/ /

  • linkedin
  • Increase Font
  • Sharebar

    Even seasoned physicians can fall into cognitive bias traps

    Ophthalmologists should stay aware of potential biases in thinking to help make better diagnoses

    Take home message: By staying aware of cognitive biases and combining intuitive thinking with critical/analytical thinking as well as good history taking, physicians can improve quality of care.



    Greenville, SC—Ophthalmologists naturally want to help patients to the best of their abilities and make accurate diagnoses.

    Yet, even the most seasoned and knowledgeable ophthalmologist can fall victim to cognitive biases, said Harold E. Shaw, MD, Greenville, SC.

    Both heuristics—which are mental shortcuts—as well as cognitive biases can sometimes negatively affect the way an ophthalmologist diagnoses a patient, Dr. Shaw said.

    For example, one heuristic well-known in medicine is Occam’s razor, which basically states that for a patient’s given symptoms, they should look for one diagnosis instead of two. However, a counter well-known heuristic, Hickam’s dictum, states that a patient can “have as many diseases as they damn well please.”

    Ophthalmologists (and physicians as a whole) can fall prey to a number of cognitive bias, including the following, Dr. Shaw said:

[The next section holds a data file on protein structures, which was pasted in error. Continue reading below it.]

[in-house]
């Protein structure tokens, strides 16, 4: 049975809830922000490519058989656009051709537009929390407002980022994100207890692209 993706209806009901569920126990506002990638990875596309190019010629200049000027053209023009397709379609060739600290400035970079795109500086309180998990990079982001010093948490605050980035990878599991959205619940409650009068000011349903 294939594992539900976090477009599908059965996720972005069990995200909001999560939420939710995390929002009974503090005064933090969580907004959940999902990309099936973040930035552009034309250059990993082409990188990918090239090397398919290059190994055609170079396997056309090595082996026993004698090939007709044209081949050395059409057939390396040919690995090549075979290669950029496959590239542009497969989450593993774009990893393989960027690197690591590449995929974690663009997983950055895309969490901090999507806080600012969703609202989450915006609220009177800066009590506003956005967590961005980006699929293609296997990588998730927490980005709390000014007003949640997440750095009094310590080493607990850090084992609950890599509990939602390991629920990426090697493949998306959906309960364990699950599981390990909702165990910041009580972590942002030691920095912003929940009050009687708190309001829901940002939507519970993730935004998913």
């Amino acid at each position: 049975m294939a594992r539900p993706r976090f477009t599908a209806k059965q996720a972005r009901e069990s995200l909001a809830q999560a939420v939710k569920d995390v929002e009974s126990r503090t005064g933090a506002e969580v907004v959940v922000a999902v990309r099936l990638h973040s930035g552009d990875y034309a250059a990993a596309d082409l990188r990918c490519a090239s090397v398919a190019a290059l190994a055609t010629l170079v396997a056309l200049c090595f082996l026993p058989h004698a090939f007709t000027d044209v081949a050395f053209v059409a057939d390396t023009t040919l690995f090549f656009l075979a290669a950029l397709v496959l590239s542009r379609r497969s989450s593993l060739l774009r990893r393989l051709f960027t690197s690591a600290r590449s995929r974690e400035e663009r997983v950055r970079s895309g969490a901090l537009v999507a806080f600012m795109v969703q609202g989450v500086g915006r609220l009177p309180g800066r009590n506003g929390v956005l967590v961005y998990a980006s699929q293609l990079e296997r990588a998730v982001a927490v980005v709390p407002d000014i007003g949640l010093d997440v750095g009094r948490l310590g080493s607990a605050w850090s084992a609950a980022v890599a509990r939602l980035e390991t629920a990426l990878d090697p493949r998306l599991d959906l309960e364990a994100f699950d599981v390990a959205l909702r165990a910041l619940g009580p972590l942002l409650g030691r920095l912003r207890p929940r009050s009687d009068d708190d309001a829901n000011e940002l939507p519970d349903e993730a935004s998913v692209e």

·      Anchoring: relying too heavily on earlier information and be overly influenced by a first impression

    ·      Premature closure: accepting a diagnosis before it has been fully verified

    ·      Availability: making a diagnosis based on what most readily comes to mind; the information that comes to mind quickly is based on recent or vivid experiences

    ·      Confirmation: giving more credence to information that supports what you believe instead of contradicting evidence

    ·      Framing: drawing different conclusions from the same information depending on how the information is presented.

    “All of these are important because they influence our clinical decisions every day,” Dr. Shaw said.

    New Call-to-action


    You must be signed in to leave a comment. Registering is fast and free!

    All comments must follow the ModernMedicine Network community rules and terms of use, and will be moderated. ModernMedicine reserves the right to use the comments we receive, in whole or in part,in any medium. See also the Terms of Use, Privacy Policy and Community FAQ.

    • No comments available


    View Results